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Sometimes school activities can interfere with holding a part-time job, or maybe you’re simply not old enough to begin working yet. Whatever the obstacle, here are four realistic ways to make extra cash:
1) Winter weather brings excellent business opportunities. Go to every house in your neighborhood and ask if you can shovel their driveway for $10 to $30, depending on the length of the driveway. Some people are uneasy about one person approaching their door and offering services so it may be best to round your friends up and work together. Working with your friends may be a better approach because it is safer, more efficient, and may not put off potential customers. If you do your job well, you will likely have loyal customers in the future.
To learn about money, there are some pretty fun tools available.
People view money very differently, and as a teen, your opinions about money are mostly shaped by your parents. Whether you see it as simply a means to buy things you want or something more, it’s important to feel comfortable and confident with your emotions toward money.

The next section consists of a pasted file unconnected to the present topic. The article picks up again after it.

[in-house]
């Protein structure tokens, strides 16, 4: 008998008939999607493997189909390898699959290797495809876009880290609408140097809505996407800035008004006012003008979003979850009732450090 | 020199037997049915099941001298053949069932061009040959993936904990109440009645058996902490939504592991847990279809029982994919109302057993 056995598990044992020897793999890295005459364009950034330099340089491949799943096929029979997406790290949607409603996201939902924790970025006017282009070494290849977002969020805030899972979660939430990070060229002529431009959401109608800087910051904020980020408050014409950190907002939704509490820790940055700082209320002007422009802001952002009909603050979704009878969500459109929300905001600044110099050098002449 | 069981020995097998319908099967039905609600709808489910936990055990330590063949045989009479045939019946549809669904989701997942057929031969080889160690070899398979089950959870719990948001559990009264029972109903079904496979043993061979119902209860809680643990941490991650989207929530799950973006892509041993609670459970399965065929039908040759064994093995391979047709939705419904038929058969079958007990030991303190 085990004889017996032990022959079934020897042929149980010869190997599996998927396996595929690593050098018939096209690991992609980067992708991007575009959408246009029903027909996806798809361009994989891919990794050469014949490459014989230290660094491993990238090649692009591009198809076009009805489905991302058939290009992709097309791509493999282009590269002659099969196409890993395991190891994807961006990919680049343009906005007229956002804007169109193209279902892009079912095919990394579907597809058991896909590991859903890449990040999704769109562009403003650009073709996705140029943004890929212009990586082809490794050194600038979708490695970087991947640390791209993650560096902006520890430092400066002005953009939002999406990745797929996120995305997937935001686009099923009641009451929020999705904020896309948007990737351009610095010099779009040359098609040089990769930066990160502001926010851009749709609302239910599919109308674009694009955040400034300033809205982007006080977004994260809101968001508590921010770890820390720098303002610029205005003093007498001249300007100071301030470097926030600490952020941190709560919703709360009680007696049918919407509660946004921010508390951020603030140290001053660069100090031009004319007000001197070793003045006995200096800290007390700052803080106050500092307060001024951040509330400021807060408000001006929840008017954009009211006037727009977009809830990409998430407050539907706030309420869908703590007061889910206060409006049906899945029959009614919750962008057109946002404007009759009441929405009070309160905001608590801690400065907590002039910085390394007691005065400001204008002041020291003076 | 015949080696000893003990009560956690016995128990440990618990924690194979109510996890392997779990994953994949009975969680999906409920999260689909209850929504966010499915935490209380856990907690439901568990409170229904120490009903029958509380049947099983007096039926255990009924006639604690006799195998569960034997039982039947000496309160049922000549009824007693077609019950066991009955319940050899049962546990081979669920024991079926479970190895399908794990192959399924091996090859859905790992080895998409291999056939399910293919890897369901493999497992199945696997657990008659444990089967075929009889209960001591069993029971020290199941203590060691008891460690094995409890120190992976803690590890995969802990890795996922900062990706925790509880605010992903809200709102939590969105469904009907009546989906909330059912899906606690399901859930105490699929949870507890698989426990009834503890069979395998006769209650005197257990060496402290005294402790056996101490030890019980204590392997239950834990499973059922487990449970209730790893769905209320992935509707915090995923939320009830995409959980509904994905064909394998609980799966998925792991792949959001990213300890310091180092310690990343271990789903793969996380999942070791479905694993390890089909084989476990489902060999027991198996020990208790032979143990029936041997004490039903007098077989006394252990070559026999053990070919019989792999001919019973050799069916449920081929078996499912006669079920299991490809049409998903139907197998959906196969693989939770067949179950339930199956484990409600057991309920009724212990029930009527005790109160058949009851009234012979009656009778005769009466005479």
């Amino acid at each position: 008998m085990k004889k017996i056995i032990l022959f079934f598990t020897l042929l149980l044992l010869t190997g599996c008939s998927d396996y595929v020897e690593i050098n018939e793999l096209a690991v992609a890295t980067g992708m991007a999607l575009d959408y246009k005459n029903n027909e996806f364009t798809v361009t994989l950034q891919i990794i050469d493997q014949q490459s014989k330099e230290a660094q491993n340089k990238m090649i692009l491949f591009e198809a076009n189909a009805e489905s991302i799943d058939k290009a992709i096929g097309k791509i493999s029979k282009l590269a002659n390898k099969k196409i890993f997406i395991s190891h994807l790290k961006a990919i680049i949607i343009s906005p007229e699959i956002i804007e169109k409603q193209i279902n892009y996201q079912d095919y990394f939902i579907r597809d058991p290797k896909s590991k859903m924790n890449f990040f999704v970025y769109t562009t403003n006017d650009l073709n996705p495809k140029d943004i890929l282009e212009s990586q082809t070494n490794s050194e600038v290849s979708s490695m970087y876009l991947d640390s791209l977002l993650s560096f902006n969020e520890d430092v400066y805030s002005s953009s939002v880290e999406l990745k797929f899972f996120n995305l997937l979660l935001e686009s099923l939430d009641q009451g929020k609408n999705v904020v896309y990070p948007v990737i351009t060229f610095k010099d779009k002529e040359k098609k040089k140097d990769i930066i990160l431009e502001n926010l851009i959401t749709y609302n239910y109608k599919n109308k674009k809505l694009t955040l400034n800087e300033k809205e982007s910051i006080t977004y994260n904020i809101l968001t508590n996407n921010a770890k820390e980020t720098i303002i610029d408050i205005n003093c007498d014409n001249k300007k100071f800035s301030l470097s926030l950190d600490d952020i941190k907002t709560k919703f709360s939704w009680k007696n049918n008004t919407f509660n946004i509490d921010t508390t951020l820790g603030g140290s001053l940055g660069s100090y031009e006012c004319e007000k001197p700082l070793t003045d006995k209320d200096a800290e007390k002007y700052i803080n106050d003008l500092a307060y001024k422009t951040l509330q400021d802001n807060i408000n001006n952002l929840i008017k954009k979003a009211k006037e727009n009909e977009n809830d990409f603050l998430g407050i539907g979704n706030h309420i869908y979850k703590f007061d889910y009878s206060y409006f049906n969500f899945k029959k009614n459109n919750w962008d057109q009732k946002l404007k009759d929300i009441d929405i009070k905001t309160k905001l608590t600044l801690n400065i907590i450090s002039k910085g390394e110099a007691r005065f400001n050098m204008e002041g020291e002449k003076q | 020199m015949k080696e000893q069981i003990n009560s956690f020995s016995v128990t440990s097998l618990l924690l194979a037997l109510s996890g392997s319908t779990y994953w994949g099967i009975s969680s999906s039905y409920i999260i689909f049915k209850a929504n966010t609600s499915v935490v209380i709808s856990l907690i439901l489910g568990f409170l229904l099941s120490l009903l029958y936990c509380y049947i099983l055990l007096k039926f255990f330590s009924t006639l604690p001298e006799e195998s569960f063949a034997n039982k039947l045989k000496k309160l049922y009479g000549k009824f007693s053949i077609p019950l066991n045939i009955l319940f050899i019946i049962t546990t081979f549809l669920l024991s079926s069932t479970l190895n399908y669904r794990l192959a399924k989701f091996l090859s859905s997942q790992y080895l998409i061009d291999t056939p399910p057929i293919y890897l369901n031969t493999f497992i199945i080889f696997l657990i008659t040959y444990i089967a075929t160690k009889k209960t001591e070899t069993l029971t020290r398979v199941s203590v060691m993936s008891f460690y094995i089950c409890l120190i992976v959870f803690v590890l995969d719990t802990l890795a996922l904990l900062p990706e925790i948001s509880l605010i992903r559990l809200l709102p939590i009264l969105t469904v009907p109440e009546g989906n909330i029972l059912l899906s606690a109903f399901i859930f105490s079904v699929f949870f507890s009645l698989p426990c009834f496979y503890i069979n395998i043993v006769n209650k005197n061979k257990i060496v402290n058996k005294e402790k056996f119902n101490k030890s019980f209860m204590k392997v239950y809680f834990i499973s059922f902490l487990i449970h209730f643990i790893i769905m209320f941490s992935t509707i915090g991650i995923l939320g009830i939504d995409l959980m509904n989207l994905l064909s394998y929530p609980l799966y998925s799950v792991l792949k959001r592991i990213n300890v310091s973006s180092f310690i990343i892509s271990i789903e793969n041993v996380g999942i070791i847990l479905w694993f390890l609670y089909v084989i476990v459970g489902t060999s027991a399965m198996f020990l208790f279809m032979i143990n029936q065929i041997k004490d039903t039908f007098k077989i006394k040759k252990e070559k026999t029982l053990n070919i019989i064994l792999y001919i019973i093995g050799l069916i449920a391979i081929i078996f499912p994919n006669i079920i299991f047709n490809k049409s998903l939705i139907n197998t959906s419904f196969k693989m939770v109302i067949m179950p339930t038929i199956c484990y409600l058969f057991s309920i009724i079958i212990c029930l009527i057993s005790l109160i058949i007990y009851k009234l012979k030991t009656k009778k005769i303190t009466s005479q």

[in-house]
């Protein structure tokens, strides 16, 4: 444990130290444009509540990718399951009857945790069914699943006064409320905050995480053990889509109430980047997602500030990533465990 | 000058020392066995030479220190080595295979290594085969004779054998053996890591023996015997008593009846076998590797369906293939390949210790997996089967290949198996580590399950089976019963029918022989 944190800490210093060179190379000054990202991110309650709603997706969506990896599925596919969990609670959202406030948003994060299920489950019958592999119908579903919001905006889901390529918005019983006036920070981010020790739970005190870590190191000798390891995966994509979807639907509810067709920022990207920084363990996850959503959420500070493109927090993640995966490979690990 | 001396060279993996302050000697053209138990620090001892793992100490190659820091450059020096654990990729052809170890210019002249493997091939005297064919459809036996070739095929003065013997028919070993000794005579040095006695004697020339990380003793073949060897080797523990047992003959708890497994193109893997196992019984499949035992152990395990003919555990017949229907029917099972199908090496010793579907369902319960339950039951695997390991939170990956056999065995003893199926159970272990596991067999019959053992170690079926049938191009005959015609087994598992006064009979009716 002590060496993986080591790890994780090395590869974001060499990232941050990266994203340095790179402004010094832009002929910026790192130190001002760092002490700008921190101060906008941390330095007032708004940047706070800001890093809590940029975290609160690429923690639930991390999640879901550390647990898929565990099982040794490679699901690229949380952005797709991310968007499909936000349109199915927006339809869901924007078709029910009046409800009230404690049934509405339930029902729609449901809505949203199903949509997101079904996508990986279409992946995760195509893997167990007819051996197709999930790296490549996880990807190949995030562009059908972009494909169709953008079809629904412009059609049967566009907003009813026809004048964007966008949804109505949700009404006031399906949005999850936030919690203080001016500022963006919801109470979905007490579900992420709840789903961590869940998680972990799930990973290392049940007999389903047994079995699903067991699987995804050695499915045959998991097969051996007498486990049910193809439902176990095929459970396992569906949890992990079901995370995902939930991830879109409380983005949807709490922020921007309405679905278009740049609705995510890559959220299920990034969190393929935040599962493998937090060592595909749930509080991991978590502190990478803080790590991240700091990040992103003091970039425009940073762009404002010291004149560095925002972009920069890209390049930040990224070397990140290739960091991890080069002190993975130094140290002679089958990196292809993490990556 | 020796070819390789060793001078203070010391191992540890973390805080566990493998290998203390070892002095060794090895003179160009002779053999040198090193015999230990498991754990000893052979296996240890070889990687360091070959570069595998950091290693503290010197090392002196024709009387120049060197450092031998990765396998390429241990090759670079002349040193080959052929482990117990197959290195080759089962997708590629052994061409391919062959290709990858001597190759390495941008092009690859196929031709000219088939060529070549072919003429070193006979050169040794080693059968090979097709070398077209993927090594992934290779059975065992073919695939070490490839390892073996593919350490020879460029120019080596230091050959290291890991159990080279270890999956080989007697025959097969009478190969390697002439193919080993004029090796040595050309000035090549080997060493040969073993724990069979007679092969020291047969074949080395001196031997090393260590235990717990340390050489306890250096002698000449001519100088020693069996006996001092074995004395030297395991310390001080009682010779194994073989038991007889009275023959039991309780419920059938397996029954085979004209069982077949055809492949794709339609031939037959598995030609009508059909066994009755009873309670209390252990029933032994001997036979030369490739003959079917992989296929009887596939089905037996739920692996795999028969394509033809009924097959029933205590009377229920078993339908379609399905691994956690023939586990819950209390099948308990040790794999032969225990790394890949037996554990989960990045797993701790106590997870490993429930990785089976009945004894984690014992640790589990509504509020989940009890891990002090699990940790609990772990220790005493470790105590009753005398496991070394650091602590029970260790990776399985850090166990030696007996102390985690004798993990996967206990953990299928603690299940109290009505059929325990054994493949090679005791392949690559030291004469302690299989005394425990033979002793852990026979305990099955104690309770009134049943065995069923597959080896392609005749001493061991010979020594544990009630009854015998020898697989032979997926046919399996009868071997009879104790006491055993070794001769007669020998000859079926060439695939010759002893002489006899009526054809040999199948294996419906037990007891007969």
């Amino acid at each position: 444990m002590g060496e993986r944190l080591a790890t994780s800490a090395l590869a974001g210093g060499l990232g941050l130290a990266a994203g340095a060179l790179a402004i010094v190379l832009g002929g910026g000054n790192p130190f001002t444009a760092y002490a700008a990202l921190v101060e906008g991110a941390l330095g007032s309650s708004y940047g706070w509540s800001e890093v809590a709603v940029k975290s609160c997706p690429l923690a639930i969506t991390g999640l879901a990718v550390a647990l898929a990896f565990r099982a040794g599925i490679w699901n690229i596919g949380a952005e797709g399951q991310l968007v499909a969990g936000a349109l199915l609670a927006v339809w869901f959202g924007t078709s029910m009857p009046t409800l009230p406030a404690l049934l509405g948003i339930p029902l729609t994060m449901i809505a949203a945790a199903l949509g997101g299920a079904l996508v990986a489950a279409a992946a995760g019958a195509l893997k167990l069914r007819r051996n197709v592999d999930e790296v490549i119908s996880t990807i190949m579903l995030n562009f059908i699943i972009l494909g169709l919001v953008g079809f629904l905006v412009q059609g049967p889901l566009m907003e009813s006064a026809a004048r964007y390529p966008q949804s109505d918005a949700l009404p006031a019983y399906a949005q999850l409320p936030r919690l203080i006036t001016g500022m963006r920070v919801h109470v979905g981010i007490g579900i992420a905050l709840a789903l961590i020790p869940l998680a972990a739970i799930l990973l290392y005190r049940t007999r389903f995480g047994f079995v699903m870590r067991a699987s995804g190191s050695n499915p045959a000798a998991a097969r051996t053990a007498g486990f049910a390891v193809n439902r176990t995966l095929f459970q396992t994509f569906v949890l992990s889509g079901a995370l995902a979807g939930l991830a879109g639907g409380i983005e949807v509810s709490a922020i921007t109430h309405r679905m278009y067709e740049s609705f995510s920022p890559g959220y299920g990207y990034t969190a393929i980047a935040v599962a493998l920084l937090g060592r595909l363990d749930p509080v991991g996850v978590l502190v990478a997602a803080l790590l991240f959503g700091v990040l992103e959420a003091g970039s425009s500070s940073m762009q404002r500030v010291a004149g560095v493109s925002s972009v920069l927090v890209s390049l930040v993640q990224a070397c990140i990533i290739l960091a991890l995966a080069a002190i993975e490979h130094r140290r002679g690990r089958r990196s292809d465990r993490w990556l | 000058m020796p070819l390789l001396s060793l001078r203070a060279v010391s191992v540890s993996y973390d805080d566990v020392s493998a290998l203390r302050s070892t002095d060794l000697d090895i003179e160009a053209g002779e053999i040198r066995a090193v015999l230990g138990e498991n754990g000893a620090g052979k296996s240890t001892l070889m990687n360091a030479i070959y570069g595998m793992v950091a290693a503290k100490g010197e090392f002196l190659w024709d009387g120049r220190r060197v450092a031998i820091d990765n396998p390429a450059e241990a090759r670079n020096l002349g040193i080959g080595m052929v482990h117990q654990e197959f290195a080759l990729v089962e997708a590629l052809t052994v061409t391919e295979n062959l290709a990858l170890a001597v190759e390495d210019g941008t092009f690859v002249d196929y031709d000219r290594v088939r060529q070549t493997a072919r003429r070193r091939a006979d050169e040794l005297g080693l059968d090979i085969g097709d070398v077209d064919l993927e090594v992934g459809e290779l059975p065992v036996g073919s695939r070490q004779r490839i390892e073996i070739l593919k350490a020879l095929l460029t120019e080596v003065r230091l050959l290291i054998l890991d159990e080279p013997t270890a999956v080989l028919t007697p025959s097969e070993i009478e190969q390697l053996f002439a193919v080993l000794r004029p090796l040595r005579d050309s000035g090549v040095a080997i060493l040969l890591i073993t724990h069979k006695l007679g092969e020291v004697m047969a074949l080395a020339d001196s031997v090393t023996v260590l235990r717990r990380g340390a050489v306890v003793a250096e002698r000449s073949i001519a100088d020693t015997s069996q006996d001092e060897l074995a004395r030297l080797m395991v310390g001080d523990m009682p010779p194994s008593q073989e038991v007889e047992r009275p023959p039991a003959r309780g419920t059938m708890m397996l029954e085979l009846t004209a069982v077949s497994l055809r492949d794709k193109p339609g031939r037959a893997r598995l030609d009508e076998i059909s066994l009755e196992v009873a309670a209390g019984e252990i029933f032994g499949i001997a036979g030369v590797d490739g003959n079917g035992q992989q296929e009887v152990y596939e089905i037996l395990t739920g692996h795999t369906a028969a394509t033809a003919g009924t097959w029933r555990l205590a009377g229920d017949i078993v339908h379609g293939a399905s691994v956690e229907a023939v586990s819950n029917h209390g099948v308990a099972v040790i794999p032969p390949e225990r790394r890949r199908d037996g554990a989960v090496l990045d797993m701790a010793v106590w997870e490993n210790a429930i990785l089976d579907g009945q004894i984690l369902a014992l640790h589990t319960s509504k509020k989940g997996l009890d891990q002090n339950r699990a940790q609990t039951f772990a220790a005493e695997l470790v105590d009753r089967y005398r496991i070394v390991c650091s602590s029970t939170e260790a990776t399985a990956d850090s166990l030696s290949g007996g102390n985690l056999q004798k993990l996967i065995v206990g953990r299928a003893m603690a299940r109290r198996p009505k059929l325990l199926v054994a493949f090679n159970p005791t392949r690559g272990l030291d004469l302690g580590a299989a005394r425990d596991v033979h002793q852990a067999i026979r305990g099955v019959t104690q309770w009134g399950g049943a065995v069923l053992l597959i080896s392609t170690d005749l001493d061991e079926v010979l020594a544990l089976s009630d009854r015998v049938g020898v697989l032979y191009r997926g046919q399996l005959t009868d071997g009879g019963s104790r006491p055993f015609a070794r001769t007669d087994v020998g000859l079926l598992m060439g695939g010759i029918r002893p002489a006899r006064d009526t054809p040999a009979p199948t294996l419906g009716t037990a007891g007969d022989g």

Have you ever needed to purchase gifts when you didn’t have any idea what to buy? You could spend a long day at the mall buying gifts and then realize that you forgot a few people and have to make another trip out for more shopping. Doing a little planning before you hit the stores can save you time, frustration, and money. Hopefully these tips will help.
Developed by the President's Advisory Council on Financial Capability, Money as You Grow provides 20 essential, age-appropriate financial lessons—with corresponding activities—that kids need to know as they grow.
If you are like most teenagers, you're not sure "what you want to be when you grow up." Teenage years are tough because it's a time when many major choices must be made: college, course of study, profession. These choices can cause a little stress. How could a young person possibly know the answers to these questions?
Learning about money doesn’t have to be boring. Here are a few resources to help you learn more about and manage your finances.
Both credit unions and banks offer almost entirely the same products and services, but it's how they offer those services that makes them different.